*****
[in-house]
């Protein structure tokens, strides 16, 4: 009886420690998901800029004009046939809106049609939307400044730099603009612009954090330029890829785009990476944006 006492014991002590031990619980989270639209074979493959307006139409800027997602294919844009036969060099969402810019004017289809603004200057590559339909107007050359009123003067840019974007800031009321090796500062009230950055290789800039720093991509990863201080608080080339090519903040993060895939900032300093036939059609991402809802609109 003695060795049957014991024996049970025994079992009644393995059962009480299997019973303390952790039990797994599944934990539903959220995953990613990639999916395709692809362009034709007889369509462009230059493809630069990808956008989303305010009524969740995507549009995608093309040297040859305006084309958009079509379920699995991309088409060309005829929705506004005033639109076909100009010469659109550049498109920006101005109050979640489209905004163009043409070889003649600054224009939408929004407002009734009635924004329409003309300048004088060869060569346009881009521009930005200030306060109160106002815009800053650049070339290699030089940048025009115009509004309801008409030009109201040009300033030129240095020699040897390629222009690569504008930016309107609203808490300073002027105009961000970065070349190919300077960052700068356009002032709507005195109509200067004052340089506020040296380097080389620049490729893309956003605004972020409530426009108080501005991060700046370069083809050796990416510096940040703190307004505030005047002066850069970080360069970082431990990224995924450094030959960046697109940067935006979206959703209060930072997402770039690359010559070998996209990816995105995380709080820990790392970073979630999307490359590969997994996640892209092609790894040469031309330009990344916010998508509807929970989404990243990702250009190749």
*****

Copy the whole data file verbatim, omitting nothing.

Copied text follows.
[in-house]
């Protein structure tokens, strides 16, 4: 009886420690998901800029004009046939809106049609939307400044730099603009612009954090330029890829785009990476944006 006492014991002590031990619980989270639209074979493959307006139409800027997602294919844009036969060099969402810019004017289809603004200057590559339909107007050359009123003067840019974007800031009321090796500062009230950055290789800039720093991509990863201080608080080339090519903040993060895939900032300093036939059609991402809802609109 003695060795049957014991024996049970025994079992009644393995059962009480299997019973303390952790039990797994599944934990539903959220995953990613990639999916395709692809362009034709007889369509462009230059493809630069990808956008989303305010009524969740995507549009995608093309040297040859305006084309958009079509379920699995991309088409060309005829929705506004005033639109076909100009010469659109550049498109920006101005109050979640489209905004163009043409070889003649600054224009939408929004407002009734009635924004329409003309300048004088060869060569346009881009521009930005200030306060109160106002815009800053650049070339290699030089940048025009115009509004309801008409030009109201040009300033030129240095020699040897390629222009690569504008930016309107609203808490300073002027105009961000970065070349190919300077960052700068356009002032709507005195109509200067004052340089506020040296380097080389620049490729893309956003605004972020409530426009108080501005991060700046370069083809050796990416510096940040703190307004505030005047002066850069970080360069970082431990990224995924450094030959960046697109940067935006979206959703209060930072997402770039690359010559070998996209990816995105995380709080820990790392970073979630999307490359590969997994996640892209092609790894040469031309330009990344916010998508509807929970989404990243990702250009190749």